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Got diabetes? There's an app for that
[CHICAGO] US health researchers said on Monday they are targeting millions of smartphone users with Apple Inc's new software tool, hoping to collect an unprecedented amount of data on major diseases by tracking their behaviours via iPhone.
The ResearchKit software tool, an open source platform, allows researchers to design applications that use built-in sensors on the iPhone along with data from other wearable devices to gather real-time health data. Scientists from Stanford University School of Medicine and Weill Cornell Medical College are among the first to offer apps for diseases like diabetes and heart disease.
For example, Massachusetts General Hospital's GlucoSuccess app allows diabetics to participate in a research study that gives feedback on how their diet and exercise patterns impact daily glucose readings. It asks volunteers whether they have taken all of their medications or inspected their feet.
"It's very hard in practice for people to carry out all the recommendations and stick with them over time," said Dr Stanley Shaw, co-director of the Center for Assessment Technology and Continuous Health at Massachusetts General.
Other apps released on Monday involve studies on asthma, breast cancer and Parkinson's disease. For volunteers, the apps are designed to help people with chronic disease follow through with important health behaviors.
For researchers, the data improves upon the many pages of survey questions study volunteers had to fill out, often based on their recollection of what they ate in the prior week or how many minutes they put in at the gym.
Dr Shaw said the fact that Apple made ResearchKit open source will allow "a whole host of medical researchers" to develop apps for their own research projects. "We view this as the opening salvo," he said.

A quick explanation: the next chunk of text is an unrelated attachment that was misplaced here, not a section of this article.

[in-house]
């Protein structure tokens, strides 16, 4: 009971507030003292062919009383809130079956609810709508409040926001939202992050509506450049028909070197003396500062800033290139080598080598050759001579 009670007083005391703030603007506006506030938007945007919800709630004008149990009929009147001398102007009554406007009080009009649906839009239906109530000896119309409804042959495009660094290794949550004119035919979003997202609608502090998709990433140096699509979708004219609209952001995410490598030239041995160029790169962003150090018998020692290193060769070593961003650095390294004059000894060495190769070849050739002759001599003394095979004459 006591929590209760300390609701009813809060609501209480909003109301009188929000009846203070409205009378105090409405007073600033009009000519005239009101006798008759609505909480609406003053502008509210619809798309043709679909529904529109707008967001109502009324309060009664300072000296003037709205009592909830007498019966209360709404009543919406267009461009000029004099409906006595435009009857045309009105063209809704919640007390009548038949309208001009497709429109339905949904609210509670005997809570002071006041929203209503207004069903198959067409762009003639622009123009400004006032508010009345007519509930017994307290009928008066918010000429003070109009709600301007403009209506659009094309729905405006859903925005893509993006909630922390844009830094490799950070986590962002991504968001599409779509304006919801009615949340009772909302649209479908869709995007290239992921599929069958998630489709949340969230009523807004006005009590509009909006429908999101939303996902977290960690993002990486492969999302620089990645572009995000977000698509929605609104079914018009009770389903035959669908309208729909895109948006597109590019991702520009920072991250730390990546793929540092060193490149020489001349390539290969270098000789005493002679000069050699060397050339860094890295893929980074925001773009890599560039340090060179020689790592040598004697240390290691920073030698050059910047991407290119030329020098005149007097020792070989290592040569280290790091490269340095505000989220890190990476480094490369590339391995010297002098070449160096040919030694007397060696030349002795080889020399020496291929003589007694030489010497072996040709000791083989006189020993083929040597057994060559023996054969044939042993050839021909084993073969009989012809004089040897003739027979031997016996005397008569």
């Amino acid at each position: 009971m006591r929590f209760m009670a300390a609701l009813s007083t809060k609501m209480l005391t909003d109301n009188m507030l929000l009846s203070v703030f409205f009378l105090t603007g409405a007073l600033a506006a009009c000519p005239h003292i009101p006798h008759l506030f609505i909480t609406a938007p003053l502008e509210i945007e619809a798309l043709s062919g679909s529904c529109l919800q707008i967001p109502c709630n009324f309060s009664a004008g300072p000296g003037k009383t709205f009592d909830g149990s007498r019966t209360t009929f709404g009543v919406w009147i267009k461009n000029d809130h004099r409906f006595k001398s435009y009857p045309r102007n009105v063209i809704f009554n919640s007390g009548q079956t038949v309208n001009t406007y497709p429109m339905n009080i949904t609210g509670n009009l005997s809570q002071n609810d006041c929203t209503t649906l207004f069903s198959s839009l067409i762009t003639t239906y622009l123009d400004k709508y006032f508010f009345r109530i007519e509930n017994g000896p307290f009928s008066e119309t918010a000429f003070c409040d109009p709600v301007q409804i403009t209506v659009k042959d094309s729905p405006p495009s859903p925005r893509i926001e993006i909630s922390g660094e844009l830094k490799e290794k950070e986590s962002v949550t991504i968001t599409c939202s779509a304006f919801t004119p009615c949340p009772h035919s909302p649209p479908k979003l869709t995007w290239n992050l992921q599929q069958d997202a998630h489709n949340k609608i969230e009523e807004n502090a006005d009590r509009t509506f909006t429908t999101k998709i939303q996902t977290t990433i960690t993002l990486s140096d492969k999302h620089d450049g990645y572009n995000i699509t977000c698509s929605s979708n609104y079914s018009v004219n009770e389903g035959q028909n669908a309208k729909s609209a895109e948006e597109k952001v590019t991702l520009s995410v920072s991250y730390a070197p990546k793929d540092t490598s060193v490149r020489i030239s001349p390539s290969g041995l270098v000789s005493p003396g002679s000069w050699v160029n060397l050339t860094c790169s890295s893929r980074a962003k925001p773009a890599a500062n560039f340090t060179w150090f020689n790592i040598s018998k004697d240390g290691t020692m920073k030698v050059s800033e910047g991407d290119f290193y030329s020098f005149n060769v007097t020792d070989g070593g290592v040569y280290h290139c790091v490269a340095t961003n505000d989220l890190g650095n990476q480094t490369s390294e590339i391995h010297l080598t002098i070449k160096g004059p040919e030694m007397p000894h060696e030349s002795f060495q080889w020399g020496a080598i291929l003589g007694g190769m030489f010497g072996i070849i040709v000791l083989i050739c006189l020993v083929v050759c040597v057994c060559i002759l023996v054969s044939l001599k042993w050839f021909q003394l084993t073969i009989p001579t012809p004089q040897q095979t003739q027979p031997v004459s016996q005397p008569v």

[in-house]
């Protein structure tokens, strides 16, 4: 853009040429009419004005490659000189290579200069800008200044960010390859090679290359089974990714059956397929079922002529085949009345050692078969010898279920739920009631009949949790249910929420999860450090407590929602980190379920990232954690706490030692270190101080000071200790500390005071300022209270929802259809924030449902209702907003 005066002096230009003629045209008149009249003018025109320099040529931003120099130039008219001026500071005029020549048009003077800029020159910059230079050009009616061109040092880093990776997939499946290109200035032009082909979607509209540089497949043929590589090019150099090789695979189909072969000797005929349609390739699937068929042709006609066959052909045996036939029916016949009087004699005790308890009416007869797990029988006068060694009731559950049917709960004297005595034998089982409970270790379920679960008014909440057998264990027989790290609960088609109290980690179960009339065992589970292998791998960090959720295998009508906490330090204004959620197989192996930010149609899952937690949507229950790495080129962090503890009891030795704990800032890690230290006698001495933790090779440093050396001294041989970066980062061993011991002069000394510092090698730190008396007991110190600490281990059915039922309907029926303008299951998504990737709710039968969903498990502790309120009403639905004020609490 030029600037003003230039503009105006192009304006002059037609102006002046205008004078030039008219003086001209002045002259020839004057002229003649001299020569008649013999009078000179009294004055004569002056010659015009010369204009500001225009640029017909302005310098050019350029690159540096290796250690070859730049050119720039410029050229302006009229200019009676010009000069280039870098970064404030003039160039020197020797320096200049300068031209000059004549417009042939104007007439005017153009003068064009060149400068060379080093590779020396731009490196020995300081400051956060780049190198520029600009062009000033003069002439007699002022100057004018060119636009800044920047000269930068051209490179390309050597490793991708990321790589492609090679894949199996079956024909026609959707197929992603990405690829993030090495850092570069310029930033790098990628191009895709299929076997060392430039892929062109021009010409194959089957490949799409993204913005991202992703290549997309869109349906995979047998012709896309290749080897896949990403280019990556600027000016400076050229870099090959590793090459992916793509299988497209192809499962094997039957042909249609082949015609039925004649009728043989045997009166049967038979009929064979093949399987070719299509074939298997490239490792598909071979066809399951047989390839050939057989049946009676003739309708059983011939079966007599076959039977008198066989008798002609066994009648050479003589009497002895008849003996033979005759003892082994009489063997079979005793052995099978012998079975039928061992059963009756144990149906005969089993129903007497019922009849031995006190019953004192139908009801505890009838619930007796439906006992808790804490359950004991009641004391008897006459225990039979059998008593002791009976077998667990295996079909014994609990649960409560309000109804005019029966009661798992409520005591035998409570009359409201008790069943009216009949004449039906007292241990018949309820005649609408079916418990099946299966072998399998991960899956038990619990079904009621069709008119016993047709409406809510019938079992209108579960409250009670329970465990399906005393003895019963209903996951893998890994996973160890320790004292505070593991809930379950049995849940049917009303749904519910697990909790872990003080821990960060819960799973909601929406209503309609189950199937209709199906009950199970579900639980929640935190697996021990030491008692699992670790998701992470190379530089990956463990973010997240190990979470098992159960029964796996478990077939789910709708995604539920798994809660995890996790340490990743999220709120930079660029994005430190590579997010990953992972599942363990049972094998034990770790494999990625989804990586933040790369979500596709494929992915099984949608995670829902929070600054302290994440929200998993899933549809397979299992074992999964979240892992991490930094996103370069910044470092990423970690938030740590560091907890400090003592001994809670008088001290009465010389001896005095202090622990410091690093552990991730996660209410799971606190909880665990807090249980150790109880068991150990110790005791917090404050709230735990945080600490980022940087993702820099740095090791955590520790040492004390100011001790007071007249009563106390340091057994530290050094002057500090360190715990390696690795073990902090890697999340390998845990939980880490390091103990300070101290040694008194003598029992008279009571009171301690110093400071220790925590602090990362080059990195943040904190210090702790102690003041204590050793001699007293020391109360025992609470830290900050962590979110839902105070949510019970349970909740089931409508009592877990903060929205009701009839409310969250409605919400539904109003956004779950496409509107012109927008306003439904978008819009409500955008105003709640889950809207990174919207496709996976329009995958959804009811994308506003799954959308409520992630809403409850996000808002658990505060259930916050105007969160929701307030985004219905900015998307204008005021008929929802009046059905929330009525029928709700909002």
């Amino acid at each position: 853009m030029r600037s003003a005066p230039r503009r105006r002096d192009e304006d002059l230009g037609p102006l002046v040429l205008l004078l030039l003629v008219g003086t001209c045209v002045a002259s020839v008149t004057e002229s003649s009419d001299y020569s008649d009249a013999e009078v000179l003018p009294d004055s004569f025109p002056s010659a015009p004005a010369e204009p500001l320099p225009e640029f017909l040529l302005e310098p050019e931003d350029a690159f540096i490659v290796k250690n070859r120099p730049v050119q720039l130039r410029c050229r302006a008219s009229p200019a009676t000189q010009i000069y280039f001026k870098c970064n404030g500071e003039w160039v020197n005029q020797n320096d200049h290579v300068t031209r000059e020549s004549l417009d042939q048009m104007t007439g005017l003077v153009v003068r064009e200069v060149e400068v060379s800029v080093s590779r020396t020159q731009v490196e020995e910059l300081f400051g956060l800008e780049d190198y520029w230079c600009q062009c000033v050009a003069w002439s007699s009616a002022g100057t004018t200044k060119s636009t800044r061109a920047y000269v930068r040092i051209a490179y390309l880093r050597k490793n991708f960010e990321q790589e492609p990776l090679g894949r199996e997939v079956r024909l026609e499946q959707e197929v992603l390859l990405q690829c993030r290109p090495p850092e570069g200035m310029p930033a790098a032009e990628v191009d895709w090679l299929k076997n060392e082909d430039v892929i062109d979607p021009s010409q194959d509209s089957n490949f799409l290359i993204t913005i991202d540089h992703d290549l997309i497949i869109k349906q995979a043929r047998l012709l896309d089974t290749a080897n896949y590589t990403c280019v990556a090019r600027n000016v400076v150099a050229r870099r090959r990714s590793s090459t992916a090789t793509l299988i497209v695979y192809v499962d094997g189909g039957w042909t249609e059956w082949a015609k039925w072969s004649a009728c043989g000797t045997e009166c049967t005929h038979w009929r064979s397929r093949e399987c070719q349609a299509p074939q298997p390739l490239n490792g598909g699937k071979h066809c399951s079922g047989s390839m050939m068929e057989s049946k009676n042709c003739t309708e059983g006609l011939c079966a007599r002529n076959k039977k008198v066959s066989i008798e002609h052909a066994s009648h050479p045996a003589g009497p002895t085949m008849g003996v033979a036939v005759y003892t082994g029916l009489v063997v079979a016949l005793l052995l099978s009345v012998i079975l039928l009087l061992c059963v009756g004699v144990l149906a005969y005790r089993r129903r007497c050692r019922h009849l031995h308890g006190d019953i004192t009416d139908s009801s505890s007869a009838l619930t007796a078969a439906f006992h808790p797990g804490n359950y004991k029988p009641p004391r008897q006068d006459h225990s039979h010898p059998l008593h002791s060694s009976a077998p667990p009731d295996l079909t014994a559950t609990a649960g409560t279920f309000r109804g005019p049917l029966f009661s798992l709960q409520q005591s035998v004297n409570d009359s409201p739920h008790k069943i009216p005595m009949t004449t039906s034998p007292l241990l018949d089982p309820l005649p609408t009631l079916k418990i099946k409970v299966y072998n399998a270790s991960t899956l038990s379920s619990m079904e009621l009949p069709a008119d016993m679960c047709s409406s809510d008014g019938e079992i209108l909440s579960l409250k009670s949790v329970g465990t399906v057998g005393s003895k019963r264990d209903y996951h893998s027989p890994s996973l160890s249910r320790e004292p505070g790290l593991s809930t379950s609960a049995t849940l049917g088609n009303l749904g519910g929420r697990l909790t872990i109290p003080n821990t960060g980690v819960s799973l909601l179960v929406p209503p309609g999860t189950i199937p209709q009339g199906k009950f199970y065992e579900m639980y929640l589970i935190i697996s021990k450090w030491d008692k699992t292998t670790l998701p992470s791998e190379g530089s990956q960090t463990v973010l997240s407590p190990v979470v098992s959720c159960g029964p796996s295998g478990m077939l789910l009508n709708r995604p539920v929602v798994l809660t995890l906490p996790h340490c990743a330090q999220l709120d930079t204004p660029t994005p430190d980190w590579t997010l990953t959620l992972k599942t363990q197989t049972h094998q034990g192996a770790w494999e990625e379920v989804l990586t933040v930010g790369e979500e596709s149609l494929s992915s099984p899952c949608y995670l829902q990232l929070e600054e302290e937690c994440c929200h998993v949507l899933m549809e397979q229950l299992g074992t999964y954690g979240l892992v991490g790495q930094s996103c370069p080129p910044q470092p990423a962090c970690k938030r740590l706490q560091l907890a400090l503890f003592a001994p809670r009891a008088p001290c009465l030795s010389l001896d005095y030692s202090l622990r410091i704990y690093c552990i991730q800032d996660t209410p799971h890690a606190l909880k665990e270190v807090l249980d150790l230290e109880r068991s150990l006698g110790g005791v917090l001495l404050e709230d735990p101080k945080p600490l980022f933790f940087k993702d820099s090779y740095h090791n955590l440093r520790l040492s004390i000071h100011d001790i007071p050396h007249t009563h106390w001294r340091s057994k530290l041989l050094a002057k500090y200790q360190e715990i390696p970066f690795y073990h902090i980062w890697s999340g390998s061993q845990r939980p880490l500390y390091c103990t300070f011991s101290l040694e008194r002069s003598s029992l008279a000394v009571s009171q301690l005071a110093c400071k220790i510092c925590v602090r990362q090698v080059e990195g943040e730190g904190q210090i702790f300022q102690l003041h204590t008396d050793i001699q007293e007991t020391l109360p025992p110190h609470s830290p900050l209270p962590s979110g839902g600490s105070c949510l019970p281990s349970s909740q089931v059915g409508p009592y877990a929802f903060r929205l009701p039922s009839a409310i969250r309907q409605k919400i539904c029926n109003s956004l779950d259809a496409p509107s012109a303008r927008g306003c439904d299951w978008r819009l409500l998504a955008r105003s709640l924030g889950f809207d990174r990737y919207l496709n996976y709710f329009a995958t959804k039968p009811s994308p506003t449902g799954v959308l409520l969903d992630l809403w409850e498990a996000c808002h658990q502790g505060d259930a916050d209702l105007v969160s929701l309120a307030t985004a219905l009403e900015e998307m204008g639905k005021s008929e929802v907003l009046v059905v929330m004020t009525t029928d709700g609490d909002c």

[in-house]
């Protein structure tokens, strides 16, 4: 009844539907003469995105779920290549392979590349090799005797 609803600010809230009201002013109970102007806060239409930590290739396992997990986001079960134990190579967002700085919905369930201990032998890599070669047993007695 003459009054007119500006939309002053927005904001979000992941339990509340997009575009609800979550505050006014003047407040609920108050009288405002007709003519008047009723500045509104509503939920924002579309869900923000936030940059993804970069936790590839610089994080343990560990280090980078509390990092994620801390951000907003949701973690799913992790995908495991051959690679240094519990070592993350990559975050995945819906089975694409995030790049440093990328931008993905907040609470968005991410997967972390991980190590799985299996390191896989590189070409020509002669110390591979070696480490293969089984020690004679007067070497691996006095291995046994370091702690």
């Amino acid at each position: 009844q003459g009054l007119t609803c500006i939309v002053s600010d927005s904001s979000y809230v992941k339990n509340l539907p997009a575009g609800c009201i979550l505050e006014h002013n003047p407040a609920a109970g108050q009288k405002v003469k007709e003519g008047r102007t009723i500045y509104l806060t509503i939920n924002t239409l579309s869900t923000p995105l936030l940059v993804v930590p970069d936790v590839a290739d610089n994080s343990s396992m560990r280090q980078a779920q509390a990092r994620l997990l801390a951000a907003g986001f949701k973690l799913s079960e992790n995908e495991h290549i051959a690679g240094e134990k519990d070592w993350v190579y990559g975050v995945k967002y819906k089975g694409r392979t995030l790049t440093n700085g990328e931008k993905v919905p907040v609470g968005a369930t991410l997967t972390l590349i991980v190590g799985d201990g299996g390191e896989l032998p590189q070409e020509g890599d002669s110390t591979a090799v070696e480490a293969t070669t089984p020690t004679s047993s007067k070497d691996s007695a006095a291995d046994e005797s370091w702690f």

The MyHeart Counts app will collect data about physical activity and cardiac risk factors for Stanford scientists studying heart disease.
It allows users to complete tasks, such as performing a six-minute walk if they are able, and answer surveys from their iPhone, and provide them with an assessment of their heart health and information on how to improve it.
The app can tap into data gathered by other wearable gadgets such as Jawbone or Fitbit, but it can also be used with the iPhone, as long as people remember to keep their phones turned on, said Dr Euan Ashley, chair of Stanford's biomedical data science initiative.
Dr Francis Collins, director of the National Institutes of Health, sees mobile health playing a major role in the president's US$215 million precision medicine initiative.
He anticipates tech companies will use large patient studies as a "test bed for a lot of the technologies they are developing."
"The Googles and the Apples and the Qualcomms are certainly paying close attention to the potential of this," Dr Collins said in a recent interview with Reuters.
Researchers say ResearchKit simplifies their recruiting work. Volunteers can decide how much data to share directly with the research institutions. "The data does not go to Apple," Dr Ashley said.
Dr Eric Schadt, a genomics professor at the Icahn School of Medicine at New York's Mount Sinai, used the platform to develop an asthma app along with Weill Cornell Medical College and LifeMap Solutions, a subsidiary of BioTime.
The fact that researchers can recruit, consent and enroll participants remotely should produce study sample sizes that are"orders of magnitude" greater than in the past at a fraction of the cost, Dr Schadt said.